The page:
Running like Haile Gebrselassie

Words Giacomo Iacomino, Images Michel Temteme / LUZ

On a farm, which was nothing more than a straw hut, a shepherd, his father and nine brothers lived with a child called Haile. To go to school he had to walk ten kilometres every day. Tell us this distance, because we will come back to it several times.
But little Haile was not walking there at school. He ran. He always ran. His feet were barefoot and the land arid, a mixture of sand and dirt. The air was almost unbreathable because of the heat. In class, however, there were no signs of fatigue on Haile's face. Sure, he was tired, dusty and thirsty. But the first thing that came to his classmates, and teachers, was his smile.
Gebre is loved all over the African continent, especially by children.

Something special

There was something special about that child, shy and thin like a nail, it was obvious. Starting from the way he ran. His pace was light, but sustained. Quick, but also fluid. And then there were those books. What do books have to do with it? They matter, because during the race he always kept them tight to his chest. He has done it so many times in his life that today, aged 45, his posture while running is exactly the same, with his left hand slightly lowered and firm. And the arm bent almost to ninety degrees. That's how Haile won his first race as a young boy. It was almost a game: in the village there was a competition for 1,500 metres.

"Try it, what is a kilometre and a half to you?" Tayeke, the elder brother who was with him, told him. It was a breeze. As a prize, he received five birr, almost half a euro. It was at that moment that something was triggered in his head: the race to get out of poverty, out of misery, running to help his family.
Although his father wanted him with him on the farm, at 16 years old he decided to train in the police force: it is the first step that will lead Haile Gebrselassie to become the Usain Bolt of the middle ground and marathon, shattering all the records possible and imaginable.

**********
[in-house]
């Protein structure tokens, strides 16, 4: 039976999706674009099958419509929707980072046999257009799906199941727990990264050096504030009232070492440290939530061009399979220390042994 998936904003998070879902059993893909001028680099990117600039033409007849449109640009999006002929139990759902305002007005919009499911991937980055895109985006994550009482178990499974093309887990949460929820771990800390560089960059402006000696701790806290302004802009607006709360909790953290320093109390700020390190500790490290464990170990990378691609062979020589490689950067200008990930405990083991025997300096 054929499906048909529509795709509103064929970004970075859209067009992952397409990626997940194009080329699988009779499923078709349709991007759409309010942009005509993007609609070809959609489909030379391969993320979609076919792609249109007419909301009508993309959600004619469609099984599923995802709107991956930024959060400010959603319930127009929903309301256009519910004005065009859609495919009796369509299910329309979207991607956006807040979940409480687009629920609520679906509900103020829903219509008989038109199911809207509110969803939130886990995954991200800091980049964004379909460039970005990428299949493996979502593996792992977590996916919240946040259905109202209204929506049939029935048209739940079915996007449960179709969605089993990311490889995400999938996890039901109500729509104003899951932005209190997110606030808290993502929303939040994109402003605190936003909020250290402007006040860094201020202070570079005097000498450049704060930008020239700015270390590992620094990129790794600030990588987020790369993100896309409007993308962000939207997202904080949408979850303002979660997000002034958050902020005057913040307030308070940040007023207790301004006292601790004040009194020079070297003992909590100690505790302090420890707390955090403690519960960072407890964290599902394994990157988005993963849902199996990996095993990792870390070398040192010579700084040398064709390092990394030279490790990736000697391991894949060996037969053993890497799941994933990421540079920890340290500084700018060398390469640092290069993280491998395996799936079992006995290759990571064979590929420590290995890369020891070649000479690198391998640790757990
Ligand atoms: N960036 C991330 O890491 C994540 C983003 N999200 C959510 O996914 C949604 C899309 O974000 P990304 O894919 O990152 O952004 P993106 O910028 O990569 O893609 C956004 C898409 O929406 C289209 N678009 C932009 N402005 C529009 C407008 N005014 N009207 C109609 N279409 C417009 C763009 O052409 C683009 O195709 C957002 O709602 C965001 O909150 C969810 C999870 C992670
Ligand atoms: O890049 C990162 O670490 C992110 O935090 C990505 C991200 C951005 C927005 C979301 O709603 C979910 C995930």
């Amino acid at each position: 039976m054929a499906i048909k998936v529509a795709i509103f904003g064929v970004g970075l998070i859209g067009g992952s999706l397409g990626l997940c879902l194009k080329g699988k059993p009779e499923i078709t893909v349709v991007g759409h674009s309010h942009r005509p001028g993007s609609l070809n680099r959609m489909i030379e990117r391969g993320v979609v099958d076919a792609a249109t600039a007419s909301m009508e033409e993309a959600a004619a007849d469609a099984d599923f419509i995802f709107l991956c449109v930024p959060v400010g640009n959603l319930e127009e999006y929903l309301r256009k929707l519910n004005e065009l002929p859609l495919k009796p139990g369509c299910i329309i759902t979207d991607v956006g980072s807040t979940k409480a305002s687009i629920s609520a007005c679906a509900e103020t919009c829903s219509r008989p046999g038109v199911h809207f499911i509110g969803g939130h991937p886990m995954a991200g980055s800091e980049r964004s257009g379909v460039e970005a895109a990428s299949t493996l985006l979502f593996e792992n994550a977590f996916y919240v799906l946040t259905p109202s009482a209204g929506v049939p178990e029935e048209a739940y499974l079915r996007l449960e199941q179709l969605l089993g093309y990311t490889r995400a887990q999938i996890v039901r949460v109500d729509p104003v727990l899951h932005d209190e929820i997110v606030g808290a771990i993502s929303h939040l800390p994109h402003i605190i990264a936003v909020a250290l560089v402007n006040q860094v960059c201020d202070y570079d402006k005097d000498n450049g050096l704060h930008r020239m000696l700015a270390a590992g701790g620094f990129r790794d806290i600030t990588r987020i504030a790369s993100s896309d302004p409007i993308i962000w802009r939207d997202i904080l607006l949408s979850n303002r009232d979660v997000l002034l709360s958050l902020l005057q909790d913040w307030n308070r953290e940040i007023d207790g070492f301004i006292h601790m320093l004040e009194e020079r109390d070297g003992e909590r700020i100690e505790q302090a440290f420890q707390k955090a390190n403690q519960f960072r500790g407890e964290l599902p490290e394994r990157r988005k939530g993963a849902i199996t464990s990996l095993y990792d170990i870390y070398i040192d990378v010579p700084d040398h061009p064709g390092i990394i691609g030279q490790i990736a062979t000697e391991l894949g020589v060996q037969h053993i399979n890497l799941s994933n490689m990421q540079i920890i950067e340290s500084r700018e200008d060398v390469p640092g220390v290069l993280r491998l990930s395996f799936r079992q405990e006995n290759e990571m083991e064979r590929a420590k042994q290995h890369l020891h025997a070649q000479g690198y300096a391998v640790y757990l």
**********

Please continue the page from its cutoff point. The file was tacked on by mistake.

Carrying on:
Entering history

Physically you would not have given him a euro, or eight birrs in Ethiopian currency, in height he does not even reach one metre sixty-five. Yet as a professional he has rewritten the history of athletics by winning the World Cup, Olympics and marathons.

He did so in the golden age of Kenyan cross-country skiers, considered the strongest ever and the opponents to beat. "Gebre against all", seems the title of a film but in essence that's how his career went, even if the challenge, the real one, was especially the one with himself. His aim was to defeat all and improve continuously. The day he set a new record in the ten thousand metres, he seemed disappointed. They asked him why:

"I was distracted - I'm sure I left at least three or four seconds on the road". Despite having just put his signature on a new record, he was not happy. His perfectionist nature caused him to become very demanding on himself. Despite this, his smile never left him, the same he had as a child, when he arrived at school after having raced for ten kilometres.

"I smile because I am a sportsman. Sport was born to make people happy. When I race, when I run, people are happy to see me and I am happy for that".

"At that moment something was triggered in his head: the race to get out of poverty, out of misery, running to help his family".

Forrest? No, Gebre

Forget Forrest Gump. The expression: "I'm a little tired", to Gebre, does not belong at all. He loves too much running to say or even just think about something like that. It was not by chance that it took some time before retiring from the official races. In New York in 2010, he was forced to leave after 26 kilometers. He was 37 years old. His knees no longer held him up like they once did, even his tendons barely supported him. "Just the Emperor abdicates" the newspapers titled. He returned to his homeland, Haile. He returned to Ethiopia. But he was different from the other times: "People's reaction overwhelmed me, he didn't like the way I had decided to end my career. And they were right."

The retreat made in his own way

For his compatriots he was a god. And a god can certainly not withdraw from losing. So he reversed his decision to retire and took part in the Great Manchester Run, which was his final catwalk. He finished sixteenth, but on that ten kilometre course he decided to race it twice, a bit like he did with at school: the first was to cross the finish line. The second time was to greet the public and his fans, in a triumph of photos and applause. So it was that he finally said live to the BBC: "I'll stop competing, certainly not running. I will run as long as I live, running is my life".